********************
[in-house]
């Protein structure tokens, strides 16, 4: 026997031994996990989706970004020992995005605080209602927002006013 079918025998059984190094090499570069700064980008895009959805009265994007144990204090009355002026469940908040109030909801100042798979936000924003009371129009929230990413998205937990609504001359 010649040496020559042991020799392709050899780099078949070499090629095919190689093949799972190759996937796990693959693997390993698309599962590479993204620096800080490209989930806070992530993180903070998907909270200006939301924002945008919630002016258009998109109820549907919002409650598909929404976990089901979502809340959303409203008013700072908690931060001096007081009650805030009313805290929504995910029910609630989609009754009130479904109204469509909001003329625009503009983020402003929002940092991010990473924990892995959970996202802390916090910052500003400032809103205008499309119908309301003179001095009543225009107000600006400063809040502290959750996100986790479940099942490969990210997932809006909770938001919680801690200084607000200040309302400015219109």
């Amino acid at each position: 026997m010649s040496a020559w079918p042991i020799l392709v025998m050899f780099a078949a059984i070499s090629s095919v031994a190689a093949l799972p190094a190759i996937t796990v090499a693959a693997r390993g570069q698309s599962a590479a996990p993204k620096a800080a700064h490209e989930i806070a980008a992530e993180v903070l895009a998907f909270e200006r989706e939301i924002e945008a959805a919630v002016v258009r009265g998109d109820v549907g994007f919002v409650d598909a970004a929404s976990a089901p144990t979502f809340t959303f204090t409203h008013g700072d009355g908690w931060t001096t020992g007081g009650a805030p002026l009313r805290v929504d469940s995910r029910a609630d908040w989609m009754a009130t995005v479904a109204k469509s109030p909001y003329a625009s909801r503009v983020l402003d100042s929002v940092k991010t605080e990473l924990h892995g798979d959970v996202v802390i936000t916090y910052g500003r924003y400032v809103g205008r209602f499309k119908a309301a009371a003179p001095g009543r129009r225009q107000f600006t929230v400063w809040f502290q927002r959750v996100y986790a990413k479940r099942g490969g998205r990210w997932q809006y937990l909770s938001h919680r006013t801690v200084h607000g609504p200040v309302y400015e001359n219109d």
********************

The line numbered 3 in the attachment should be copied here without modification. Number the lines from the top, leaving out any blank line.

């Amino acid at each position: 026997m010649s040496a020559w079918p042991i020799l392709v025998m050899f780099a078949a059984i070499s090629s095919v031994a190689a093949l799972p190094a190759i996937t796990v090499a693959a693997r390993g570069q698309s599962a590479a996990p993204k620096a800080a700064h490209e989930i806070a980008a992530e993180v903070l895009a998907f909270e200006r989706e939301i924002e945008a959805a919630v002016v258009r009265g998109d109820v549907g994007f919002v409650d598909a970004a929404s976990a089901p144990t979502f809340t959303f204090t409203h008013g700072d009355g908690w931060t001096t020992g007081g009650a805030p002026l009313r805290v929504d469940s995910r029910a609630d908040w989609m009754a009130t995005v479904a109204k469509s109030p909001y003329a625009s909801r503009v983020l402003d100042s929002v940092k991010t605080e990473l924990h892995g798979d959970v996202v802390i936000t916090y910052g500003r924003y400032v809103g205008r209602f499309k119908a309301a009371a003179p001095g009543r129009r225009q107000f600006t929230v400063w809040f502290q927002r959750v996100y986790a990413k479940r099942g490969g998205r990210w997932q809006y937990l909770s938001h919680r006013t801690v200084h607000g609504p200040v309302y400015e001359n219109d």